sul, at the very time the official was kid-
uality and Service
THIS store is founded absolutely on
VOL! men who have come to feel that
this is "your" store have learned
that here you can get the highest quality
wearing apparel you want and at the low-
est possible price, consistent with high
A ND our efforts along the lines of
-**• service are continually being
brought up to the highest point of ef-
WE adhere firmly to our principle:
"Lasting satisfaction or your
money cheerfully returned."
"It's a good place to rest and spend a
tones. Spti-jt'nrT'tidrrwouii couteadVd"that I M"i('u'" Mr. Itahroow- IM-Uevjw,
It was not ill order tu offer the reserva
tious until tile resolution of rat it |. at i<>n
had been Introduced. I lie wrangle over
the*,, different points of view ...nsuined
neurly three hours and was finally set-
tied by the vice president sustaining the
contention of Senator Lodge and direct-
lug hiui to present the committee reserva
tions lor action first.
The vice president pointed out that lie
would decline to construe the rules tech-
nically, and said that the Importance of
till! subject made it incumbent upon hliu
to place a liberal construction ou the
rules, mo that all Senators would have a
chance to express their views as to amend
incuts and reservations. otherwise. h>
said. Seuators might be forced into. On-
position of being called upon to vote for
a resolution of ratification which docs uot
lully uietft their viewy upon the uucs-
By Associated Pre s.
RO8TON, Nov. 6.—The Massachusetts
election was discussed by ex President
Taft in n congratulatory letter to Gov-
ernor Coolldge, made public today.
"I wish to congratulate, first, the edun-
try; second. Massachusetts, and third,
yourself," Mr. Taft said, "on the great
victory > «n won yesterday for the existing
social order and civilization.
"It is difficult, indeed, to overestimate
its far-reaching effect for good. It means
that hereafter lawlessness will be met by
governors and mayors with vigor and with-
out temporizing. It will stiffen the cour-
age ami quicken the action of every guard-
ian of the peace. It will make the lead-
ers of such vicious and unreasonable move-
ments as the coal and steel strikes pause,
for without violence they cannot win, and
with adequate police protection violence
will be suppressed.
"It strikes at bolshevism in this country.
It shows the heart of all the people, in-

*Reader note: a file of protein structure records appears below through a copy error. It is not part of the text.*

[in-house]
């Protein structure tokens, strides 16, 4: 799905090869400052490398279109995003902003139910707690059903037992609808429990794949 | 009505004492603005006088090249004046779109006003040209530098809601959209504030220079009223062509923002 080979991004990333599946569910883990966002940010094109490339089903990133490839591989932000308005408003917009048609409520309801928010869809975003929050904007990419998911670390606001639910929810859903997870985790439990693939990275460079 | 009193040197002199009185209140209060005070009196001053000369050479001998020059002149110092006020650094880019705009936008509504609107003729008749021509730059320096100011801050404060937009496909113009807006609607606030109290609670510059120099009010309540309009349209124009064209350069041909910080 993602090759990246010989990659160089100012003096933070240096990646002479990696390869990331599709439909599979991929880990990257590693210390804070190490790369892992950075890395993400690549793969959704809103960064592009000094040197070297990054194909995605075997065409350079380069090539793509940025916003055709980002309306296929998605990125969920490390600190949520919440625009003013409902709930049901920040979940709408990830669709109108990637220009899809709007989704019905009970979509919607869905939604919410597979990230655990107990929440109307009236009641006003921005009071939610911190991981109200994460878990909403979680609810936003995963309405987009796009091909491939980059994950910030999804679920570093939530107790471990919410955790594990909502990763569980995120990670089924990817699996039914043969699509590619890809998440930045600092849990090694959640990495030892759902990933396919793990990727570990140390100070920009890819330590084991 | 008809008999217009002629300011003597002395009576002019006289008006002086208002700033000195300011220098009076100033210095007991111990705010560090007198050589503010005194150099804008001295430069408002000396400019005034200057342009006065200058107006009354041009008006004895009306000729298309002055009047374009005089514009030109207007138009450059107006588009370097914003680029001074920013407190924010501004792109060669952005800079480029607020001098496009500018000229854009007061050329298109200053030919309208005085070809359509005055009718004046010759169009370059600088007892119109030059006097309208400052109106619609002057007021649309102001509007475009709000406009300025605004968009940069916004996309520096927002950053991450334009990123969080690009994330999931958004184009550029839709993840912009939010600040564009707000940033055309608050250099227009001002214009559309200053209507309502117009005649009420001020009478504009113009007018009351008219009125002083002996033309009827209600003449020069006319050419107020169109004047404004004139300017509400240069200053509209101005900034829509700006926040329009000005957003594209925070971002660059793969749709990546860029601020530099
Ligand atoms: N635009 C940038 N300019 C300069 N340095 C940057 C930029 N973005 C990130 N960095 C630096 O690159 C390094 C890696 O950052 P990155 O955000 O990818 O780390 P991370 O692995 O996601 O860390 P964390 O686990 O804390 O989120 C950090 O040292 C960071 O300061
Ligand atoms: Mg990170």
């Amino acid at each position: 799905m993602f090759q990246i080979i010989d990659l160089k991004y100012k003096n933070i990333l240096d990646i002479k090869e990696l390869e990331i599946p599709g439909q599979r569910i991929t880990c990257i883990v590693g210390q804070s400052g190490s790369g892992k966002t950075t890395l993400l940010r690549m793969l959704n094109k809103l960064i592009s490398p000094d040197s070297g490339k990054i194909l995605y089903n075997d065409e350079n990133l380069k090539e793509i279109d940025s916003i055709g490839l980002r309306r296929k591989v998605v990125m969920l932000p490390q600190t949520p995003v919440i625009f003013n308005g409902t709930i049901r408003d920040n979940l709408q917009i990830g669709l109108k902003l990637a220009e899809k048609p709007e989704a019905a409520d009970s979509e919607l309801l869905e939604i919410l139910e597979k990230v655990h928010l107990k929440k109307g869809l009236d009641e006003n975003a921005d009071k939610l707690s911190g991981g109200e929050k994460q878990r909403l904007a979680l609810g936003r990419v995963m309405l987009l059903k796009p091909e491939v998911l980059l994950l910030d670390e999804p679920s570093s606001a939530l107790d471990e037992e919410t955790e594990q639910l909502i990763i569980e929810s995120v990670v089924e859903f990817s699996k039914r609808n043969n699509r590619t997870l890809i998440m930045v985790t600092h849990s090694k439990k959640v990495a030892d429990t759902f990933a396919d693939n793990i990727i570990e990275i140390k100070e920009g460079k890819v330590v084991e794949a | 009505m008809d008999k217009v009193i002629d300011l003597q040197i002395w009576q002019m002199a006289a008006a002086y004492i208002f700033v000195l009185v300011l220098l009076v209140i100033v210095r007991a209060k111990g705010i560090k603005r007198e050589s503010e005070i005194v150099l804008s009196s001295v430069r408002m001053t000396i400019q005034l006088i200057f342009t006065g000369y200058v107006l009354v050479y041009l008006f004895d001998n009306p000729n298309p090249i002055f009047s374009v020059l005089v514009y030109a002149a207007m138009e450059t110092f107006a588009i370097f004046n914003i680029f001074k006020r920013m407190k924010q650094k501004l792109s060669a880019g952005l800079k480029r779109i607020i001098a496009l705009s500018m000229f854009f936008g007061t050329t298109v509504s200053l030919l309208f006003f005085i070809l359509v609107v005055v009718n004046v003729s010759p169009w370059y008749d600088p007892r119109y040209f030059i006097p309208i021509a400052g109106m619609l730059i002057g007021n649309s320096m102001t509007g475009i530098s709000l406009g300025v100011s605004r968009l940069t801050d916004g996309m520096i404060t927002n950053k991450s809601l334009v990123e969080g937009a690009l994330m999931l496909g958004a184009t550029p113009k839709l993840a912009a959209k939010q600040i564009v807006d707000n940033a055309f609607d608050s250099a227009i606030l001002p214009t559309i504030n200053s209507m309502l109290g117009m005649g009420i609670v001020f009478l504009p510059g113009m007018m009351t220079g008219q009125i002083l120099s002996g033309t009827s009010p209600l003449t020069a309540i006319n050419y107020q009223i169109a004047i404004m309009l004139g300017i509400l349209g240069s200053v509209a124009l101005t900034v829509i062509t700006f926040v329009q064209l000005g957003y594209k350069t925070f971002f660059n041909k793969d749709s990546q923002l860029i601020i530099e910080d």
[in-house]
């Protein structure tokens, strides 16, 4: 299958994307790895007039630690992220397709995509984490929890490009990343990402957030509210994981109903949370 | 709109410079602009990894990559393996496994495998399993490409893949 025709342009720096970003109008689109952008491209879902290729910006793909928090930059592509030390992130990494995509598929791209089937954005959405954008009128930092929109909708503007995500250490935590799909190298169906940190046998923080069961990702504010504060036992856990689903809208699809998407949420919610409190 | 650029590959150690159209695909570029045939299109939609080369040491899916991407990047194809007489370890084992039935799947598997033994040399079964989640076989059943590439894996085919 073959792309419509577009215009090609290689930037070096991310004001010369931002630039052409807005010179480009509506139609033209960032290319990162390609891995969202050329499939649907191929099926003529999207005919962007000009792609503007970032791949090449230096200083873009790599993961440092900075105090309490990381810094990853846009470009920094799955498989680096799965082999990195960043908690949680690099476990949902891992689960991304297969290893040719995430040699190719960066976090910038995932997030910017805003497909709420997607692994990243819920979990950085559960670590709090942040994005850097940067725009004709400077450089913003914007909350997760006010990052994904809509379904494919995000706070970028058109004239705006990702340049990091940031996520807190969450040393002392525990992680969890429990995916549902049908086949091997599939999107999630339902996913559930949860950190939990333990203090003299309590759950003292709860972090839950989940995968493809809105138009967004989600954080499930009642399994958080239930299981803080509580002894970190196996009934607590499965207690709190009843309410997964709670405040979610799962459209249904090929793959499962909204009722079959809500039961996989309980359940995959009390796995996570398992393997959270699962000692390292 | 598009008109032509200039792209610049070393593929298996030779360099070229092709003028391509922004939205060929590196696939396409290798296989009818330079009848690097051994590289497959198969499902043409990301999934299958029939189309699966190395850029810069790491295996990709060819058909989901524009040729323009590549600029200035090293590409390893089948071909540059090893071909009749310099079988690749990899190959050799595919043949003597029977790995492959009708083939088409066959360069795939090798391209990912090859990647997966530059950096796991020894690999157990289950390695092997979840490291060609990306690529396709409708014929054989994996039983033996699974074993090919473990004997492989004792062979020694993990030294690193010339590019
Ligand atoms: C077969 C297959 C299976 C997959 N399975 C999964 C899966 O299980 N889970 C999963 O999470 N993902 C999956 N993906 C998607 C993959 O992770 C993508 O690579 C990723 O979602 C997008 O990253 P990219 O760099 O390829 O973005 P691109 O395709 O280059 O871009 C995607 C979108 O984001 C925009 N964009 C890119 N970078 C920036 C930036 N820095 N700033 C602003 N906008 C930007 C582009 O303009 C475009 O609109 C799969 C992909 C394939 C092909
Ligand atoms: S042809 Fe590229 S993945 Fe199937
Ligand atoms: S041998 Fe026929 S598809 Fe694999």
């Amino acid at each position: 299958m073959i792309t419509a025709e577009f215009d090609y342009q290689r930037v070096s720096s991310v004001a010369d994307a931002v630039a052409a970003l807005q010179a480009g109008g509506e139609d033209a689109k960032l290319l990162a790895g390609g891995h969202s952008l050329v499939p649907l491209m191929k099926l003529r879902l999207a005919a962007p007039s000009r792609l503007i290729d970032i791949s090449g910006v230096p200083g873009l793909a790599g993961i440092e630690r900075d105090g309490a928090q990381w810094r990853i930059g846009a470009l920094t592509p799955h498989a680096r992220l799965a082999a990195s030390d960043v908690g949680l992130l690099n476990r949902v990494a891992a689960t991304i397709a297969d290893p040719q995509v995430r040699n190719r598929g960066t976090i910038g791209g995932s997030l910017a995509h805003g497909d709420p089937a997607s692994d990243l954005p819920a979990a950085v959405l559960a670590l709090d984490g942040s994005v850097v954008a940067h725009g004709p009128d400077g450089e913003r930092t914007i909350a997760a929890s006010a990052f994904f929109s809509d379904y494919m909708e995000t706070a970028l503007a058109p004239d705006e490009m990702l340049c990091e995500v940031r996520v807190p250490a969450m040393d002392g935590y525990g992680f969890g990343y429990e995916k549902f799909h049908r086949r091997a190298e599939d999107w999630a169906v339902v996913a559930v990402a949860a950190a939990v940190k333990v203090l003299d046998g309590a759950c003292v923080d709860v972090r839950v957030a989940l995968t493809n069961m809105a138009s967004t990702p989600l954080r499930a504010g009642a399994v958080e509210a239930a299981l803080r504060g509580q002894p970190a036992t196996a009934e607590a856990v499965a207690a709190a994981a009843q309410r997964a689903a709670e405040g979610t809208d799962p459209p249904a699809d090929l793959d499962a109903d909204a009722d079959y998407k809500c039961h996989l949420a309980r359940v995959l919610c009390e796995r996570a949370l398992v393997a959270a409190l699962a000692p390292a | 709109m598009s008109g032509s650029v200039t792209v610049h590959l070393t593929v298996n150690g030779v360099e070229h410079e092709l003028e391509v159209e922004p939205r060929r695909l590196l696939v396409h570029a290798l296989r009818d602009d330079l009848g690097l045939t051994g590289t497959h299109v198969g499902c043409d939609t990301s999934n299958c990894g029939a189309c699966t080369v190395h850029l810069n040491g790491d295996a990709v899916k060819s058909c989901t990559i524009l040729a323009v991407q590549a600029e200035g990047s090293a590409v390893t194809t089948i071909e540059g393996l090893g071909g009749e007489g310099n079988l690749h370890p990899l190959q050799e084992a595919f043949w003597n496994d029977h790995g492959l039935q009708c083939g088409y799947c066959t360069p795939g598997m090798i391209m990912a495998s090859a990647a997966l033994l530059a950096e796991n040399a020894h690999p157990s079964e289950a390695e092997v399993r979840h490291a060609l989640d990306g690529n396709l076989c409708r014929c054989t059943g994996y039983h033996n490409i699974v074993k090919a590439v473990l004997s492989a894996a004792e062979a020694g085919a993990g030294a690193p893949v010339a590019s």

cluding workingnien, tq be sound."
SOCIALISTS GAIN IS NEW YORK.
l»j- Associated Press.
NEW YORK, Nov. il. Revised returns of
the legislative contests compiled today
show that the new Assembly will he com-
posed "f 110 Republicans, 35 Democrats
and 5 Socialists. This 1m a gain of IU
votes for the Republicans, a loss of 1!) for
the Democrats and a gain of 3 for the
Socialists. New York City elected five So-
cialists Instead of two as previously re-
Stop* the Tickle.
Heals the Throat and I'ures the Cough.
! HAYES1 11K A LING HON W. 35c. A free
j box of GHOVE'8 O-PEN-TRATE SALVE
for t'hest Colds, Head Colds and Croup
I with every bottle. (Adv.)
Uy A-mx;lutei| Press.
\i:W ORLEANS* Nov. 6.—Forecast:
Last Texas: Friday, partly cloudy,
I cooler: Saturday, generally fair, warmer
i in north portion.
West Texas: Friday, generally fair,
'cooler In extreme southeast portion; Sat-
urday. generally fair, warmer in east por-
San Antonio and vicinity: Unsettled
and colder Friday; minimum temperature,
r.d to ; light to moderate variable winds,
FOREIGN-OWNED SHIPS CAN
GET NO MORE BUNKER COAL
Contloiicd from I'tigc One.
tie orders directing heads of the miners'
organization to resume operations, would
mean, tlese officials said, a long drawn-
Government officials took another look
at stock reports, and whl'.e these indicated
coal enough to meet Immediate needs, the
fact stared them in tin. face that the daily
consumption was around *0.1)00,000 f'ins.
while the daily output bad been reduced
by the strike i.> about 'vM)000 tone. It
was easy to Ihrure. they said, how long
present rto. !,s would last, assuming tile
bins were filled for an avenge run of .'10
A fill tepert «»f the strike situation will
bo presented to the t'nliiuet at Its meeting
tomorrow. While it bus been announced
that the Cabinet stood solidly together In
formulating lite Government's strike pol
fey. If has been common talk In lal or and
official circles that Secretary Wilson, a
former officer of the I lilted Mine Work-
ers of America, strongly opposed injunc-
According to requirements; dustc# nhsm-
oooed, dry cleaned: also dyed, r. V.
Whlto Dyeing ouU Cleaning Co. (Adv.;
. . »iM
p. m —
W >angle With Swiuisoii.
j Senator Kwansou, on behalf of the Ad-
ministration forces, foughU hard to, get
lroiu Senator Lodge an admission that u
the resolution of ratification oontuining
the*maJorlty reservations failed to receive
the necessary two thirds vote, the treaty
would Kt111 be alive and before the Senate
so that the Administration men might sub
mlt compromise reservations. Senator
Lodge declined to agree to tills principle
and insisted that il the resolution fails
of adoption the treaty can be revived
only by a motion to reconsider. Then,
lie contended, a motion might be made to
send tue treaty back to the committee to
draft new reservations.
When Senator Hitchcock first presented
his motion for un immediate vote on rati-
fication without reservations, Senator Fall
of New Mexico objected because he said
the procedure was not regular. He warned
the Administration members that they were
playing with fire, adding:
"If two thirds of the Senators fall to
vote for this motion the treatv is dead i
Senator Illtchcock thereupon altered his
request to the following:
"It is agreed by unanimous consent that :
the Senate will immediately pass to the
parliamentary stage of the Senate and I
shall vote upon the following resolu-
" 'Resolved, Two-thirds of the Sena-
tors present and voting concurring
therein, that the Senate advises and
consents to the ratification of the
treaty of peace with Germany signed
at Versailles, France, June 28, 1019.*
"And it is further agreed that If